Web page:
For example, both had very modest beginnings. Francis Lewis was born in Wales in 1713, and orphaned early in life. Rising above his circumstances, he became a successful merchant. Even though shipwrecked twice off the Irish Coast, Lewis survived and succeeded in foreign trade, traveling much of the world by sea. In the New World, while serving England in the war with the French and Indians, he was captured by General Montcalm, who violated a surrender agreement and turned him over to France's allies, the Indians, to torture and kill. He survived by skillful negotiation in Welch, a language providentially similar to the indians' dialect.
Burress was born in Virginia into a single-parent home and never met his absentee father until he was 21. When his mom died when he was 24, he undertook the responsibility of taking care of his younger brothers, Ricardo and Carlos, while living with five of his childhood friends — all of whom are now dead or in jail.
Burress attended Michigan State where he excelled as a football player, and entered professional football with the Pittsburg Steelers in Pennsylvania in the 2000 NFL draft. He became a starter in 2001. He had subsequent legal encounters with tax authorities while living in Pennsylvania and Florida, but those did not result in any convictions. Certainly a flamboyant and vocal player, he quit the Steelers after a disappointing season in January 2005 and signed a contract in March of that year with the New York Giants. It is here he found his greatest moments in Superbowl XLII.
Both men came to New York from elsewhere, yet resided in the state during the performance of their most prominent deeds. Additionally, both experienced deep personal problems in the Empire State. In 1775, during the War for Independence, Lewis' home on Long Island was plundered by a party of British soldiers. His extensive library and valuable papers of every description were destroyed, and his wife was taken prisoner. She was closely confined in horrible conditions for months, without a bed or change of clothes. Her confinement destroyed her health, and she died about a year later. Lewis' later life was spent in poverty, his fortune sacrificed in his patriotism.
Burress' current troubles began when he imprudently handled a 9mm handgun while seated in a New York nightclub. This resulted in an accidental discharge, striking Burress in the thigh. No one else was hurt. A friend and fellow player, linebacker Antonio Pierce, transported him to a hospital where a team doctor treated his wound. Subsequently, Burress was suspended from the Giants and was charged with "possession of an illegal firearm." Pierce too has been threatened with firearms charges, suspension, and other legal action for his role in the accident. Burress gained substantial public attention because of the firearms incident.
Likewise, Lewis gained much public attention because of firearms. Lewis purchased provisions and clothing for the Continental Army and imported military stores, particularly arms and ammunition to New York. His commercial experience enabled him to render many valuable services to his new country.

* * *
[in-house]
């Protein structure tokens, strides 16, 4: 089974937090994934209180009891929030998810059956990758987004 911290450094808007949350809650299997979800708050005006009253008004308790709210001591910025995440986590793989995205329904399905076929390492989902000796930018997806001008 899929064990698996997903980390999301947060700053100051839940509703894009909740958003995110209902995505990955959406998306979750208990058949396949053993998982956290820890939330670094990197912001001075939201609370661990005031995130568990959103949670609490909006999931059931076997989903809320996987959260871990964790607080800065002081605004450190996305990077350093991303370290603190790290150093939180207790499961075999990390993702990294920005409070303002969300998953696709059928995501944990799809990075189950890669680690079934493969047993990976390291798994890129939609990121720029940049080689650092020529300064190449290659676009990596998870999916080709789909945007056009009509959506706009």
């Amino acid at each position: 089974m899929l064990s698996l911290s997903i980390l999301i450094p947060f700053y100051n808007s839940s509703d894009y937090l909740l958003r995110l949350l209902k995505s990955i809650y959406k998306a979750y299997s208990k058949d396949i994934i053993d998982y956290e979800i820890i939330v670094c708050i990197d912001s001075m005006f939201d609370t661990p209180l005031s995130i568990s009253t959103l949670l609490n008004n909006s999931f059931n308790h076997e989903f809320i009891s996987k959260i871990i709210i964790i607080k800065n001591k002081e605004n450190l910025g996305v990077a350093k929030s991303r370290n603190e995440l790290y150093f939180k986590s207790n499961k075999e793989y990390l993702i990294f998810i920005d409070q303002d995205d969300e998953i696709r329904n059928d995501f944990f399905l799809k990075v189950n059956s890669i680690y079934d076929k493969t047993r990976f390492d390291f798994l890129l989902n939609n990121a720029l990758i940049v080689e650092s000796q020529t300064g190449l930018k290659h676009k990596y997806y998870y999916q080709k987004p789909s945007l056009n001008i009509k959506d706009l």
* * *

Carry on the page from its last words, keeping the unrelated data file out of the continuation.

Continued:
There the similarities end. The contrast between how each man was treated by the city of New York for essentially doing the same thing, providing arms in case of trouble, could not be more striking. Lewis had a high school and a street named after him - Francis Lewis Boulevard, a main thoroughfare. Burress is looking at a possible three and one-half to 15-year prison sentence, though there is no evidence that Burress is a convicted felon or hardened criminal, or a dangerous citizen deserving of punishment beyond the grief already suffered in the accident that has brought him low.
Their treatment signifies a glaring change in Americans' understanding of liberty. Though there were many incidents that led to the War for Independence, the flashpoint came with the clear intention of the British government and military to seize powder, cannon, and shot from private storehouses at Lexington and Concord — to remove from the people the ability to defend themselves.
The reality is that Francis Lewis became a national hero in New York for using his skills in furthering armed resistance to tyranny and specifically the effective purchase and distribution of firearms in the name of liberty. Burress, owing to an unfortunate accident with a firearm he possessed for self-protection, faces imprisonment under the current laws of the State of New York, which clearly ignore the safeguards of the Second Amendment, for the simple possession of what an AP writer and the New York law describe as an "illegal firearm."
I wonder what Francis Lewis would say? Or for that matter, any of our founding heroes, Patrick Henry, George Washington, Samuel Adams? I wonder if the concept of an "illegal firearm" would not bring to their minds the intended tyranny that caused them to take up their own arms?
A shocking observation from the Yahoo News version of the Associated Press article by Tom Canavan is that not one of Burress' teammates, commentators, the teams owners, managers, or spokesmen, or any of the others cited seem to find any issue with the basic unconstitutionality of the law involved. All the criticism is leveled at Burress. The idea that government has the power to totally disarm American citizens and remove any individual's ability to defend himself and his property has become so entrenched as to become assumptive.
Burress' season is ended, his reputation is further damaged, and his health impaired. He will lose an estimated $800,000 to $1.8 million as a result of the accident and his subsequent suspension, not to mention future earnings. That's quite a fine for an accidental discharge that harmed only Burress. But the larger question is the one of freedom and the Bill of Rights. Is Burress less deserving of constitutional guarantees of liberty than Francis Lewis? And has American liberty begun to disappear forever?